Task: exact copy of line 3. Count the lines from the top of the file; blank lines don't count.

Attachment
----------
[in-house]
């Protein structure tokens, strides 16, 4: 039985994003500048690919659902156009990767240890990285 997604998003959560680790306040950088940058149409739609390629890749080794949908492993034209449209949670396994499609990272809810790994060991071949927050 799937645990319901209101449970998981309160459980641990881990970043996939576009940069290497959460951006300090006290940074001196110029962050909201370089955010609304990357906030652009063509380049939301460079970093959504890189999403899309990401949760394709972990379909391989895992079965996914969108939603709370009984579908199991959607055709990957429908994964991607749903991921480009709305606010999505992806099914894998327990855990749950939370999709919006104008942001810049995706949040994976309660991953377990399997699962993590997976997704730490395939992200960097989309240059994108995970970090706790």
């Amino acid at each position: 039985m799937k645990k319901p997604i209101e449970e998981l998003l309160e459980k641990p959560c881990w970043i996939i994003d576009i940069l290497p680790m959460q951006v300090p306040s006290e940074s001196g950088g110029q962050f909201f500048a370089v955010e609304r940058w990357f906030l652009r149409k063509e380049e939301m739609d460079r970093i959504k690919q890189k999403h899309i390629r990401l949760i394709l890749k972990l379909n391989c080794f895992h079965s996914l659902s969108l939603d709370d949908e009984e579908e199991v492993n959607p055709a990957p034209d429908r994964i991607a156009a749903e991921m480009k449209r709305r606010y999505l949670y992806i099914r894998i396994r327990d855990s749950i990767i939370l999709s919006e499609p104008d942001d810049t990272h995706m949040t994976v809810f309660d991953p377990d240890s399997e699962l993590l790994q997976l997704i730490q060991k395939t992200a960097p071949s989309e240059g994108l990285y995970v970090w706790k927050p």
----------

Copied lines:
């Amino acid at each position: 039985m799937k645990k319901p997604i209101e449970e998981l998003l309160e459980k641990p959560c881990w970043i996939i994003d576009i940069l290497p680790m959460q951006v300090p306040s006290e940074s001196g950088g110029q962050f909201f500048a370089v955010e609304r940058w990357f906030l652009r149409k063509e380049e939301m739609d460079r970093i959504k690919q890189k999403h899309i390629r990401l949760i394709l890749k972990l379909n391989c080794f895992h079965s996914l659902s969108l939603d709370d949908e009984e579908e199991v492993n959607p055709a990957p034209d429908r994964i991607a156009a749903e991921m480009k449209r709305r606010y999505l949670y992806i099914r894998i396994r327990d855990s749950i990767i939370l999709s919006e499609p104008d942001d810049t990272h995706m949040t994976v809810f309660d991953p377990d240890s399997e699962l993590l790994q997976l997704i730490q060991k395939t992200a960097p071949s989309e240059g994108l990285y995970v970090w706790k927050p």